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Found 569 results

  1. I am trying to find a recipe for homemade soy sauce - if anyone can direct me to one and forward one on to me that would be great.
  2. I was reminded while reading racheld's story in the Daily Gullet that I have not been to the Lower East side to wander through pickle barrels for a very very long time. I'm assuming some places have closed, though I'm also assuming that some places will never ever close their doors, that their existence is as rooted to those streets as a huge rock would be to some other landscapes. And rightly so. What shops are open? Which ones are good? Have any new pickles hit the scene?
  3. Sorry to lower the tone, but did anyone catch his TV show last night? Christ is there no end to this mans philanthropy, when he dies they should canonise him at least. Anyway the basis is, Jamie is going to give one of his 'downtrodden, disadvantaged and desolate' trainees the chance to run their own restaurant. So four trainees have to battle it out to see who wins etc etc. Of course the purpose of this venture is not to promote his ever expanding empire and do-gooder image, but to give some poor soul the chance to be happy, successful and a whole person. However a few questions/ points: 1. These 'disadvantaged ' individuals did not seem that bad to me. Ok one had stole a car twice, one had overdone it on the gak, one came from Thailand and the other was an Irish lad ( being Irish seemingly his criteria for disadvantagedness) Hardly the Asbo generation? 2. Prior to his 15 project was it really so hard to become a chef? He kept claiming last night how much he had changed these 'kids' lives by giving them a chance to become a chef! 3. Why did he feel the need to step up the swearing ala Gordon Ramsey? Come on Jamie not really the image you want to portray. Even Ruth Watson was swearing. 4. Who the fuck is Ruth Watson? 5. Why did he feel the need to show his vast fortune of? Driver, mansion, lavish birthday celebrations etc etc? Was it to show the poor people that if they take over this pub they could have all this? 6. Why did the Irish lad's Mum have subtitles when she was speaking English albeit with a bit of an accent? 7 Was it a coincidence that the name of pub was called The Cock? This had to be the most patronising piece of television I have ever seen, well since his last piece of pseudo altruistic nonsense....... Apologies one and all I felt I had to vent my spleen
  4. We've had a couple of "favorite condiment" topics in the past (here and here). I was hoping we could try something a little different. I'm thinking not about favorite condiments, but about learning about the condiments of different nations and cultures the world over. I've been noticing more and more imported condiments available here in the US, but there are so many hundreds of them I have no idea where to start. So, if you're from an interesting place, or even an uninteresting place, please give us a glimpse of your local condiment culture.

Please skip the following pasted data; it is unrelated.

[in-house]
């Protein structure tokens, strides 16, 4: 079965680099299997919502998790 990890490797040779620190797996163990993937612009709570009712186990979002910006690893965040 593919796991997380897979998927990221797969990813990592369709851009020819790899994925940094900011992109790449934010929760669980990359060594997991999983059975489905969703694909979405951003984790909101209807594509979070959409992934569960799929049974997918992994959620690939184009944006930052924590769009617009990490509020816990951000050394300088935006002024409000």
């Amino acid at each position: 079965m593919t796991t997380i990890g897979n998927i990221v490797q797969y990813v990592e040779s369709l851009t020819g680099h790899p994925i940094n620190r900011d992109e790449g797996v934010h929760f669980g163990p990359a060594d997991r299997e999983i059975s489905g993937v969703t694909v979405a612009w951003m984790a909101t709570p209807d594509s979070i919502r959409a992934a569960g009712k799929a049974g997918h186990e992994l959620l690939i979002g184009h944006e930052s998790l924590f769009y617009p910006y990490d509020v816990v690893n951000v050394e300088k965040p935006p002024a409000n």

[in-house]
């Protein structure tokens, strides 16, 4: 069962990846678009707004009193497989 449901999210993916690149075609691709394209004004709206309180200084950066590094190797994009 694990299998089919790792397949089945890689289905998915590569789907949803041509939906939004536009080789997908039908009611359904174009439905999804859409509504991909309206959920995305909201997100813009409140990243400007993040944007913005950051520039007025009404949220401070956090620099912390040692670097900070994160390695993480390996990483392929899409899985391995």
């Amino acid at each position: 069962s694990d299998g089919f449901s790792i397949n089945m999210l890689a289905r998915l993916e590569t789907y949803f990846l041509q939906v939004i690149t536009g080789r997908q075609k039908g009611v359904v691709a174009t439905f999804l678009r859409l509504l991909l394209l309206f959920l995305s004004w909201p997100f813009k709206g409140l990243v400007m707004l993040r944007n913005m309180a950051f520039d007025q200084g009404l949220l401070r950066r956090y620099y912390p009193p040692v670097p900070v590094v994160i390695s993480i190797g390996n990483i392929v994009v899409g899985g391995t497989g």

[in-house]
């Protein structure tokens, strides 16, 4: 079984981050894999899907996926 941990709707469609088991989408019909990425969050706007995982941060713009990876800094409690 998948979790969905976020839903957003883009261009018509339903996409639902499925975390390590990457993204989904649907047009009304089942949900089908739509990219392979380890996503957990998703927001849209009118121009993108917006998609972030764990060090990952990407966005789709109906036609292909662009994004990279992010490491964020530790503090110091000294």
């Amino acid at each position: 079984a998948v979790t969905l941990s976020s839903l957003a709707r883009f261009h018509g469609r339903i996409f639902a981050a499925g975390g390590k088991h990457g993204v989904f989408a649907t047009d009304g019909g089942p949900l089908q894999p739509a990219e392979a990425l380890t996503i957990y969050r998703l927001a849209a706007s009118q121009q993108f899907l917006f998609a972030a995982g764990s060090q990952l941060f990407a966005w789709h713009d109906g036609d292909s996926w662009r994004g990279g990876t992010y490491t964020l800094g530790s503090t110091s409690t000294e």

5. This is going to be a rant, since I need to write this post having just walked in the door from the most underwhelming meal I’ve had in this city in ten years. My two friends, let’s call them Jerry and Sean, came down from New York to visit for the day. Sean wanted us to go to James restaurant for dinner, because he’s friends with the sous chef and pastry chef there from a previous job. Joining us were two other friends, let’s call them Jim and Pat. Pat is friends with the owner’s wife from a previous job. We arrive for a 6:30 reservation with bottles of wine, since they don’t yet have their license, and sat in the private dining area-separated-by-a-velvet-drape. The owner’s wife greets us and says they’d like to cook for us. My understanding of this statement from years in the restaurant business is that you willfully and generously cook for your friends and/or other restaurant workers at minimal or no charge as a professional courtesy. I’ve done it a million times. I’ll return to this issue later, though, after a discussion of the food. Amuse: brandade on a baguette crouton. The brandade was austere in its lack of flavoring other than salt cod, no garlic or herb taste, and it was cold. The crouton was cut and toasted with no treatment of flavor from oil or seasoning. Risotto made with Prosecco and an Oyster: Undercooked, pre-blanched rice in a winey liquid with no butter or cheese, no creaminess at all. On top a shucked oyster. (nice bernadaud china however) Olive oil-Poached Bass with Chickpea Puree and Fennel: Very nicely cooked piece of fish over a smear of utterly flavorless chickpea puree, a dab of flavorless parsley oil and some thick shaved but undressed fennel. Why no taste? Why? All these ingredients can be made into flavorful things. Pappardelle with Duck? Ragu and “Umbrian” Truffles and Bitter Chocolate: Served at or below room temp somehow and quite dry. Once again no taste. Truffle, flavorless. Histrionic grating of chocolate over dish, flavorless. Braised and Crisped Pork Belly with Cabbage and 30-Year Balsamic: Once again, the pork was devoid of any salt, pepper, herb or spice flavoring. Why? And we’re not talking about any $10/lb Kurobota pork here that has intrinsic taste. Also, the crisp skin stuck in your teeth like caramel. Cabbage in chiffonade, blanched and picked up in a beurre nage. No indication of any balsamic vinegar, young or old. Roasted Squab over Parsnip Puree with Squab Sauce and an inexplicable plate of Salt-Cured Foie Gras on the side: Flabby skin, grainy puree, no seasoning, what the hell with the foie gras? Hanger Steak with Smoked Potato Puree and Beaujolais Reduction: I swear to God that this dish tasted exactly like a hot dog. Puree was smoky but again was grainy and devoid of any butter or cream or seasoning. Why? How can someone get steak and potatoes wrong? Why? (beef was like a 2 oz portion) Cheese: banal Dessert: Mostly good. Chestnut cake with figs was the best dish all night. Slice of chocolate pate on a piece of toast was laughable. And the torrone petit-four I can almost guarantee was bought from Claudio’s. Overall this meal was of unacceptable quality. Furthermore it took FOUR hours. We’re talking half hour course times when we represented almost half of the guests in the room. Why? This isn’t Per Se or Minibar. And the final insult: we were charged for five tasting menus at $90 each. IS THIS A PRACTICAL JOKE? There isn’t even a tasting menu option on the a la carte to give the guest a sense of expectation. Seriously I nor any of us there are interested in getting free food as a end of a dining experience. We enjoy food: it’s our passion and our jobs. This whole dining experience was an affront to my professional sensibilities, from the length of the meal to the quality of the food preparation to the price they expect to get for it. They have no business asking prices proportional to those of Vetri, the Fountain, Le Bec, the Bass or Lacroix. If this isn’t some sort of joke then good luck, James et al; you’re gonna need it. Once again this is why I cook at home.